Energy Efficiency, Regulation, Solar - May 30, 2020
Weekend reads: Renewables granted extension on tax credits; The EU's greenest COVID recovery plan
It's the weekend! Kick back and catch up with these must-read articles from around the web.
Joe Biden Weighs New Climate Proposals in Bid to Woo Sanders Supporters (The Wall Street Journal) Joe Biden says he will add details to his climate plan and is likely to propose new investments, an olive branch to Bernie Sanders and his liberal allies. But in battleground states such as Pennsylvania, Republicans are already portraying Mr. Biden as a threat to the oil-and-gas industry.
Trump administration gives renewables more time to take advantage of tax credits (The Hill) The Trump administration is making it easier for renewable energy projects to take advantage of certain tax credits amid the coronavirus pandemic. The Treasury Department and Internal Revenue Service issued a notice Wednesday that said it would give some companies that started construction in 2016 or 2017 an extra year before they have to put their projects in service. The notice also allows some companies additional time to receive materials for construction in order to meet a requirement to start construction.
The solar industry and consumers both lose with federal ‘MOPR’ rule (pv magazine) Owners of solar installations in the 13-state PJM grid region would be essentially excluded from earning revenue in the PJM capacity market under a new federal Minimum Offer Price Rule (MOPR), a new report shows. That’s because the minimum bids they would be allowed to offer would generally exceed the clearing price in the market. The rule will exclude projected new solar developments from selling at least 8.5 GW of capacity in the PJM capacity market through 2030, says the report by Grid Strategies, a consulting firm. When counting wind and storage capacity as well, sales of at least 14.6 GW of capacity will be excluded in PJM.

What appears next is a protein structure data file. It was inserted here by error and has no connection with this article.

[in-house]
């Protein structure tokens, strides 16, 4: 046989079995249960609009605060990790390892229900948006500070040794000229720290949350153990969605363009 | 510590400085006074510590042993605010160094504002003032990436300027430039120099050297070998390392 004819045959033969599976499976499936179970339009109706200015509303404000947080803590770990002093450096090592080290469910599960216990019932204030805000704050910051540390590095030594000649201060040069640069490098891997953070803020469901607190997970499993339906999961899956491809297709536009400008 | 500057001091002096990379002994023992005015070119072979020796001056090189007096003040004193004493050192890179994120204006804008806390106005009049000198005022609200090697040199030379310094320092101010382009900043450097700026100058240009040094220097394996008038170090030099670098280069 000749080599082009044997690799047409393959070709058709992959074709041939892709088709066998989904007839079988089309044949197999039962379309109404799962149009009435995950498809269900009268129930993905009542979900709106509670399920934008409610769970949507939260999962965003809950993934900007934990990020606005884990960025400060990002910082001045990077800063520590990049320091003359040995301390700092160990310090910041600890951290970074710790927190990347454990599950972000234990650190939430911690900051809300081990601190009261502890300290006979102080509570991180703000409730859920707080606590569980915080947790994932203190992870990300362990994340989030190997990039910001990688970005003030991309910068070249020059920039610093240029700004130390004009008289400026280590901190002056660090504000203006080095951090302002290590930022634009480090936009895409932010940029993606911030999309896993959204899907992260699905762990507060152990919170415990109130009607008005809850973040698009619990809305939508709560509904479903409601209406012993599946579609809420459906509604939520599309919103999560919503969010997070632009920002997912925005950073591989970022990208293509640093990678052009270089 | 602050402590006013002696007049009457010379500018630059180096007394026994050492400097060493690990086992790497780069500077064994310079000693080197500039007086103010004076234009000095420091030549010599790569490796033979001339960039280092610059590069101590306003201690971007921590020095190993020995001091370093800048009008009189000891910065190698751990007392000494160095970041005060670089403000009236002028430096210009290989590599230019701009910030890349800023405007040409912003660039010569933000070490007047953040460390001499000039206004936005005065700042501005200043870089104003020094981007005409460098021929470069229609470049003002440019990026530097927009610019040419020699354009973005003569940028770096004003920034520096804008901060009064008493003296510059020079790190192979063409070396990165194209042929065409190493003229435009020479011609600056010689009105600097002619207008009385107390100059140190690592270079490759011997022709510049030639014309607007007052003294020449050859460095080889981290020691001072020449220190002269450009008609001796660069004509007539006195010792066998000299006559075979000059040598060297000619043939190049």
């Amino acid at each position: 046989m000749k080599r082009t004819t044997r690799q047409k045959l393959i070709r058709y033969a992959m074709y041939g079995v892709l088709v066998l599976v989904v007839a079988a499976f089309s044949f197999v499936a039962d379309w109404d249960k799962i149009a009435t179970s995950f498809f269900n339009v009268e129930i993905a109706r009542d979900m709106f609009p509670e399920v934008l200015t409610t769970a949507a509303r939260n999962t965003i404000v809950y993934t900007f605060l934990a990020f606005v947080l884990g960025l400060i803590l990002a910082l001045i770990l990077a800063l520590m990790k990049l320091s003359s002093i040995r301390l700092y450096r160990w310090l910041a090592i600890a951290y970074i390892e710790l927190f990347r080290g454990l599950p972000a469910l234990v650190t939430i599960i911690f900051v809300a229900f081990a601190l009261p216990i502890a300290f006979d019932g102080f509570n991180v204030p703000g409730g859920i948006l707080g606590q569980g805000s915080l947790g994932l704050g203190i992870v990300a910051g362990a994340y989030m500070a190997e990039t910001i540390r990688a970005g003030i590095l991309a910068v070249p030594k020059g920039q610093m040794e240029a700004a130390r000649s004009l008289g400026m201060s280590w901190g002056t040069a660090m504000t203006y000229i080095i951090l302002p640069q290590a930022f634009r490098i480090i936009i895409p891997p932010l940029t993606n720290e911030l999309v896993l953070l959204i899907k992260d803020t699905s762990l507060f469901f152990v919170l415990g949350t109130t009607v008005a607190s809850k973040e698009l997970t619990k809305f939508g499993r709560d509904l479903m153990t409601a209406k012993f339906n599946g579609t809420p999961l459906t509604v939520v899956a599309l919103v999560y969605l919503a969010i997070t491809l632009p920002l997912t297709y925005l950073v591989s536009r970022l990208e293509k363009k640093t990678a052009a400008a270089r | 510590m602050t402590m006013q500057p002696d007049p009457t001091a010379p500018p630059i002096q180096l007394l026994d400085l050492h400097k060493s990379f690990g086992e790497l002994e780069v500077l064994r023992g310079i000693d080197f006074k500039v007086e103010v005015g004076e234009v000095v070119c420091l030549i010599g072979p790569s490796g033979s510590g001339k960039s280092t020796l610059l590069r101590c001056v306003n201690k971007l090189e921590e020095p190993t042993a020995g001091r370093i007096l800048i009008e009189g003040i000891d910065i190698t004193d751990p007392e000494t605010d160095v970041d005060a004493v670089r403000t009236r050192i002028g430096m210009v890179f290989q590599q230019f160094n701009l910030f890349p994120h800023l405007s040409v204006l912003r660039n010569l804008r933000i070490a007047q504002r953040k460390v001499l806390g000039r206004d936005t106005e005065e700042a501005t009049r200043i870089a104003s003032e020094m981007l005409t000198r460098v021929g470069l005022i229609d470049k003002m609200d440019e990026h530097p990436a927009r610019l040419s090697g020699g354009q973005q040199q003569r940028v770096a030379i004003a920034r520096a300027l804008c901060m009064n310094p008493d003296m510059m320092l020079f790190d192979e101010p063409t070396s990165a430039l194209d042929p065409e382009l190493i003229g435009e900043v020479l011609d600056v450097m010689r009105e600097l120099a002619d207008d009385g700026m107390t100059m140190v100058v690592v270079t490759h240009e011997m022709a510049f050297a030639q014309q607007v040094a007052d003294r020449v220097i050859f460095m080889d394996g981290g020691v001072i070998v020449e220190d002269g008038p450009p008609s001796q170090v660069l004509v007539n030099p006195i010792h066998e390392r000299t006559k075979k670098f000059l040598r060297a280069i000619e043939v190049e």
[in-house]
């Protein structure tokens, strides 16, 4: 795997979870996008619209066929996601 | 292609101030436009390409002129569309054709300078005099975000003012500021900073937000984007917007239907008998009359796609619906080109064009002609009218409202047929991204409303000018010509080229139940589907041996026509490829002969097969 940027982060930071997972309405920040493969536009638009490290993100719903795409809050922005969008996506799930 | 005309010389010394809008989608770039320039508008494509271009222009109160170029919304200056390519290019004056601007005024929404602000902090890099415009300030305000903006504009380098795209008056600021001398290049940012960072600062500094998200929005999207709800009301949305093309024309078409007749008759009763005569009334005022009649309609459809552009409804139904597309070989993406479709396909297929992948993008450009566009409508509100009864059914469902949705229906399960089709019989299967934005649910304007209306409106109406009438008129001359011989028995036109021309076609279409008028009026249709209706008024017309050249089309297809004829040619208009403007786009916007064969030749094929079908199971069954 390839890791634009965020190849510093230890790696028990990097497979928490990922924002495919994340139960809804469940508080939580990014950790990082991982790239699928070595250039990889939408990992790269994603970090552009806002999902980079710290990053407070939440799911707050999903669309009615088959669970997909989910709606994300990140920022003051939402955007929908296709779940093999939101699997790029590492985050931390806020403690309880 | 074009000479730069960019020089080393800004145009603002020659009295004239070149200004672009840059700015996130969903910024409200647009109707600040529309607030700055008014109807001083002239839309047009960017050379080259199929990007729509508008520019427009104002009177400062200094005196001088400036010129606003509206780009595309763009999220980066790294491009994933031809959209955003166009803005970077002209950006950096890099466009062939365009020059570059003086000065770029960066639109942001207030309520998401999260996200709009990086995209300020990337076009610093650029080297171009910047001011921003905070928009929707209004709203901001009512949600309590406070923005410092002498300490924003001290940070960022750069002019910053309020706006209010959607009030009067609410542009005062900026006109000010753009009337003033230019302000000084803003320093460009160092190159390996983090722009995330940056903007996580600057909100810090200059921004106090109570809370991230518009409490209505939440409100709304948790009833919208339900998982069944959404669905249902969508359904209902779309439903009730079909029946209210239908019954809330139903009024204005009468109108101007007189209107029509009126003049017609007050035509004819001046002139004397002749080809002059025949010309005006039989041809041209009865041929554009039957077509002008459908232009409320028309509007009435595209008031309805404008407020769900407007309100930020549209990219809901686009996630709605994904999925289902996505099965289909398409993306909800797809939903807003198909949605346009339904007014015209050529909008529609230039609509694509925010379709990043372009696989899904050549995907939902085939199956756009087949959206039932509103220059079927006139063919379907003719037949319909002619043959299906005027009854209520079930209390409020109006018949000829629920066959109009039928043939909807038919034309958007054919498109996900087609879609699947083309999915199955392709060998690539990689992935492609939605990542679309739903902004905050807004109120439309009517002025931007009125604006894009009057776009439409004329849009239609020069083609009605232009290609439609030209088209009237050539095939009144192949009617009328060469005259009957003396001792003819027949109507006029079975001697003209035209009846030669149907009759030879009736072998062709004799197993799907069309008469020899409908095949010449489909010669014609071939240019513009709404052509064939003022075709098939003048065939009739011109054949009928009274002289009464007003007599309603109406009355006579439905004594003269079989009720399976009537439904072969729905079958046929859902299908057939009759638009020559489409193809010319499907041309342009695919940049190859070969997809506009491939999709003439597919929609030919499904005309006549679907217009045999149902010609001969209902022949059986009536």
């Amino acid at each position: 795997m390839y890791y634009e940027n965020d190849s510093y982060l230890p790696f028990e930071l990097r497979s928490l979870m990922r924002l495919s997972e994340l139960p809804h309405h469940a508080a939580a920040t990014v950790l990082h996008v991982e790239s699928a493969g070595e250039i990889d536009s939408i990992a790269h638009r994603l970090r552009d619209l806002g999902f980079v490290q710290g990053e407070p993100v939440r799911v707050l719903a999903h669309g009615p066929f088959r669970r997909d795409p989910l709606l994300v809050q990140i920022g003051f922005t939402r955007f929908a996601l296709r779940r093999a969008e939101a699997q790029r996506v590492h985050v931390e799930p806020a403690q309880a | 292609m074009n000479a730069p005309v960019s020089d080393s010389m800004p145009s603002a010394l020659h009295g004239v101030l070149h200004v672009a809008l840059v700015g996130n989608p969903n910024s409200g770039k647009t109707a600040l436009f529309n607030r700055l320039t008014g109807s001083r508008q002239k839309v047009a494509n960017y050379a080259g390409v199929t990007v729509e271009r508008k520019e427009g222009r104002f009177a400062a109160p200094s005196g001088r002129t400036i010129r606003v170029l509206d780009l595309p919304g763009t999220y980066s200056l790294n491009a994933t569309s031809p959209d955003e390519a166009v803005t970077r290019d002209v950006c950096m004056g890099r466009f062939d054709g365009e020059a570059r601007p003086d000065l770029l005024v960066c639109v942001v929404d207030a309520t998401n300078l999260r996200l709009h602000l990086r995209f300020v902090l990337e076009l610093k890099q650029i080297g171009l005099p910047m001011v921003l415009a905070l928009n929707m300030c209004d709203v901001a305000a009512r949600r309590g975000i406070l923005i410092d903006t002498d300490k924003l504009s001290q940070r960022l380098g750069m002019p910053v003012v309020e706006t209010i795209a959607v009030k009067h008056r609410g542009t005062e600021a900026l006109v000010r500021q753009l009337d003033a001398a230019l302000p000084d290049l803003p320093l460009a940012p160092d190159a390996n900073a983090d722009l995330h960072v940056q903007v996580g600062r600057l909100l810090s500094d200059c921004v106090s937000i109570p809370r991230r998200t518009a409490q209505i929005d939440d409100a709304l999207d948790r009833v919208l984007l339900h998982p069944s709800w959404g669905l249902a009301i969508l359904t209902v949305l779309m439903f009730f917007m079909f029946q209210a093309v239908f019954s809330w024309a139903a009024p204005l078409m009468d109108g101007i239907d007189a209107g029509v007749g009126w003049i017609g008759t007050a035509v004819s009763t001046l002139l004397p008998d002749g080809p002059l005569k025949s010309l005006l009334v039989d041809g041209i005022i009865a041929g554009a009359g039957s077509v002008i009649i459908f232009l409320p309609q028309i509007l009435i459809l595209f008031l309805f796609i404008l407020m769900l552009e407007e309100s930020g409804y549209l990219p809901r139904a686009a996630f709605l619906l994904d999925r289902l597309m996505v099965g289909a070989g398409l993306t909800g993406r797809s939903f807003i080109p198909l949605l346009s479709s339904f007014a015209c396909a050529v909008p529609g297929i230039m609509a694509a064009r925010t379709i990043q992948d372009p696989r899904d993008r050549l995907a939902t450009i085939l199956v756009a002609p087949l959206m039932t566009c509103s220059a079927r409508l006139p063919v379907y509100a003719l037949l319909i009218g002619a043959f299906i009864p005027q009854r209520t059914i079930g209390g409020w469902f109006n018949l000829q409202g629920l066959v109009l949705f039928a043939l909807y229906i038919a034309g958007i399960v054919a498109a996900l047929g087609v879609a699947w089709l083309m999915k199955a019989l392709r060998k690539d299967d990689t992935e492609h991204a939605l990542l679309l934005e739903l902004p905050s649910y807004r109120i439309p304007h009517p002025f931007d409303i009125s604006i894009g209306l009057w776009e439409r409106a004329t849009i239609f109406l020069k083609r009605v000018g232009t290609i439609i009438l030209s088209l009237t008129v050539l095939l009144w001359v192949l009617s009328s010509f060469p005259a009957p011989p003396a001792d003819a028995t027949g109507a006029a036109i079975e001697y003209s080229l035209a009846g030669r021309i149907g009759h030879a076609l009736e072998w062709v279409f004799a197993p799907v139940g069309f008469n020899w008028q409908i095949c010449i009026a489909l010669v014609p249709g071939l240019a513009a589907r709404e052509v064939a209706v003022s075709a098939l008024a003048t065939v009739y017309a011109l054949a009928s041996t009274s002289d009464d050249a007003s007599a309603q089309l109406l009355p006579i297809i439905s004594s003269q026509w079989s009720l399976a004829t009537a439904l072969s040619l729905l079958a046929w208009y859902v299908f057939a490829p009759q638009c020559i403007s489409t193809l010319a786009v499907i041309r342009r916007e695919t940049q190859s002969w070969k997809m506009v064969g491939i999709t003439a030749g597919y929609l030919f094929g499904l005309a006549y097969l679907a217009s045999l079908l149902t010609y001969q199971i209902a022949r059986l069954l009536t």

On opposite ends of state, Missouri cities go different directions on building energy use (Energy News Network) St. Louis, Missouri, made headlines this month for adopting one of the country’s most ambitious building energy policies. Meanwhile, across the state in Kansas City, a routine building energy code update is again facing resistance before the City Council. What’s the difference besides 250 miles or so? St. Louis officials credit early outreach and engagement along with flexibility in the final policy for helping to win over homebuilders, who have largely supported the steps in that city while their peers in Kansas City put up resistance to code changes.
The EU is launching the world’s greenest coronavirus recovery plan (Fast Company) While the Trump administration tries to help struggling oil companies and continues to roll back environmental policies, the European Union is planning a green recovery, with a new proposal to pour hundreds of billions of euros into new renewable energy, clean transportation, building renovation, and other programs designed to help Europe shrink its carbon footprint. Though the plan isn’t yet final, most EU member countries see prioritizing climate action in the recovery from the COVID-19 pandemic as necessary.
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